Imagine your incoming e-mail volume suddenly leaping 360 times above normal. Its not spam, not strictly speaking. Its a misdirected bounce attack.
Bounces used to be a good and useful thing. When you send an e-mail to an invalid address or make some other sort of error, you want to know that it didnt go well. But along the way, bounces got abused just like everything wholesome about e-mail to the point where you had to avoid them as a matter of course.
First, bounces became accomplices to spamming through directory harvest attacks. In this attack, a spammer picks a domain and sends out a large number of messages, guessing at the user name portion of the e-mail address and probably pulling a lot of them out of a directory of names (e.g., [email protected], [email protected], etc.). If the spammer gets a bounce on a message, then its not an address in that domain. The messages that dont bounce are real addresses, and then you spam them. Because of this threat, many domains dont send back bounces for wrong addresses anymore.
Another threat these days is what is sometimes called spam blowback. As most of you know, when an e-mail is sent on the Internet from [email protected] to [email protected], there is no mechanism with which the folks at bar.com can confirm that the message was in fact sent by [email protected], or from anyone at foo.com.
So imagine that the message is false and not sent by anyone at foo.com and that there is no user “recipient” at bar.com. If bar.com still sends bounce messages, it will send them to foo.com. [email protected] (if there is such a user), receiving the bounce message, will say to himself, “Huh? I didnt send this.”
Now imagine that a major phishing attack goes out with millions of e-mails sent from [email protected] Some percentage of these messages, amounting to a very large absolute number, will be wrong, and the bounces will “blow back” to the mail server at Faceless National.
This has the potential to massively clog the banks infrastructure. According to IronPort, one bounce attack against US Life Insurance increased its inbound mail volume from the typical 10,000 messages to 3,653,201. A jump like that will cause anyone problems. And often the bounce messages themselves will contain malware.
The Answer to Blowback
Of course, all the general efforts at SMTP authentication, like DKIM (DomainKeys Identified Mail), would solve this problem along the way to solving even more serious ones, but theyre too revolutionary. We might all agree theyre good things and worth supporting, but they only achieve usefulness when they have been widely adopted.
Thats why BATV (Bounce Address Tag Validation) was invented. BATV allows the targets of blowback attacks to protect themselves with minimal effort and without anyone elses cooperation. Its effective as a unilateral measure. IronPort Systems is announcing this week that BATV will be included for no charge in the regular software updates to its own devices.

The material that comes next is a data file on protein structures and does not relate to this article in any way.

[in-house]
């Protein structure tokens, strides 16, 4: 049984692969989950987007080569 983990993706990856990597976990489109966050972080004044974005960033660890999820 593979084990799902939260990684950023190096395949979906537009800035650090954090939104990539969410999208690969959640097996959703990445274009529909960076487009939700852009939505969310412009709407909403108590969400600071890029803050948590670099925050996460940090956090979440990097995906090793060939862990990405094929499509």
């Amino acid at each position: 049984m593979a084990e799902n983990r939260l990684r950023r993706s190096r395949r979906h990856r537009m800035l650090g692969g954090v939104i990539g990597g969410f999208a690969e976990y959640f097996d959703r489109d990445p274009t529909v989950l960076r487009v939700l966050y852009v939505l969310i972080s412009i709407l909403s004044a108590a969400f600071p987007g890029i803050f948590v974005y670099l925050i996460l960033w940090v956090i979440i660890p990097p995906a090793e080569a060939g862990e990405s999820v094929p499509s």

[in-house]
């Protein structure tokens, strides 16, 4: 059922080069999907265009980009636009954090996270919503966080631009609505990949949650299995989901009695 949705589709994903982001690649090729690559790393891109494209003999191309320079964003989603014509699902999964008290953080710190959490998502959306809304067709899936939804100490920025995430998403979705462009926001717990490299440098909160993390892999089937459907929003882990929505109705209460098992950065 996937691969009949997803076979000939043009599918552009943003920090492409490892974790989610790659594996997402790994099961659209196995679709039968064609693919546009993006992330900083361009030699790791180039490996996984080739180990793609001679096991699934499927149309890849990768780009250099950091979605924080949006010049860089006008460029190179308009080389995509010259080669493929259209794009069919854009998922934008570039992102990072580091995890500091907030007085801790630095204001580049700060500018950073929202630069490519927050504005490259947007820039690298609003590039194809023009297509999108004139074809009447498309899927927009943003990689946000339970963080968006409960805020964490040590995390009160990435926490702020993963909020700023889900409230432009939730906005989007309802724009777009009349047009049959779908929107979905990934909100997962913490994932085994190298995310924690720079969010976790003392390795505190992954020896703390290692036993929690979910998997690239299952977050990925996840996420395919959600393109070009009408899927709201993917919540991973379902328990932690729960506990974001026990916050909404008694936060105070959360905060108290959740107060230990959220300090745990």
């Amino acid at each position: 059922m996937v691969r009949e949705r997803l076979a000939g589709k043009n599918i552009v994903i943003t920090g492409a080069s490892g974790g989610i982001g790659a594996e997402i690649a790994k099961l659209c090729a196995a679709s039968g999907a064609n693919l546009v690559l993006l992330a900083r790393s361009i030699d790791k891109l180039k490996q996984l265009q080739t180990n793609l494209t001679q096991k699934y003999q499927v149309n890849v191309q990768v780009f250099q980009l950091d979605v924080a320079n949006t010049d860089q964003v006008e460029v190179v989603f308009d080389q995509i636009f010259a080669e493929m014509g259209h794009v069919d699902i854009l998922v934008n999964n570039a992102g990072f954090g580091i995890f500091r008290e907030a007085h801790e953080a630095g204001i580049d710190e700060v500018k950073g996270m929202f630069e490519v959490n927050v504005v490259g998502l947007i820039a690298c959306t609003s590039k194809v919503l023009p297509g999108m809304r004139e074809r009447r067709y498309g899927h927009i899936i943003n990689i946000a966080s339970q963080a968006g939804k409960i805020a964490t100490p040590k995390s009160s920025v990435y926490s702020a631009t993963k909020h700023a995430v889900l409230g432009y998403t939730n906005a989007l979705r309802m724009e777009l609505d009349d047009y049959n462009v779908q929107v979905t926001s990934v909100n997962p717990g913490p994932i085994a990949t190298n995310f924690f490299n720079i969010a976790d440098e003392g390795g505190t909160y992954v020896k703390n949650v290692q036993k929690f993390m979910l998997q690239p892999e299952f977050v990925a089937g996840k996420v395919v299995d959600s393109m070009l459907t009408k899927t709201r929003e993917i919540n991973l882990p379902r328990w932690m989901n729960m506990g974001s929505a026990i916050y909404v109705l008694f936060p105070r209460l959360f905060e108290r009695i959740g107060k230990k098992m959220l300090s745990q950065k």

Heres how BATV works: The MAIL-FROM address in the messages envelope, which is the opening portion of the SMTP transaction, is digitally signed with a private key known only to the mail server. The normal format for the envelope is:
With BATV, this becomes (for example, in IronPorts implementation):
The “EA6D0F” part is the hex representation of the first three bytes of the SHA-1 HMAC—in other words, a hash—of the other parts of the address and a private key. The “415” is a portion of a time stamp.
The IronPort implementation differs slightly from the current BATV specification. The spec is continually evolving, and if administrators are careful it shouldnt matter if more than one version has to be supported at once.
If a bounce comes in to the system to the same address, the server can look up and confirm that the tag is valid and then deliver the bounce message. If it just comes in to [email protected], or to some BATV value that doesnt correspond to a valid one, the server can ditch it at the SMTP envelope conversation. This aborts the transaction at an early stage, before the large majority of the message transfer has been performed. So it doesnt really stop the attack, but it mitigates it to the degree that it is much more manageable.
Its not hard to imagine some problems caused by all the messing with addresses. For instance, I heard one report that the variability in the address from date stamp changes can cause challenge/response systems to complain, but thats hardly the first problem with challenge/response. Also its also somewhat disappointing that the perpetrator of the attack doesnt learn from the process that the attack failed.
BATV can piggyback on top of SMTP authentication efforts. One day in the hypothetical future when DMIM or some such standard is ubiquitous, BATV can be turned off. But, in the meantime, its an unusually low-impact way to eliminate some real threats.
Many thanks to John Levine for help with this and other articles Ive written. John is principal author of “The Internet for Dummies” and co-author, with the famous Dave Crocker and others, of the BATV specification.
Security Center Editor Larry Seltzer has worked in and written about the computer industry since 1983.
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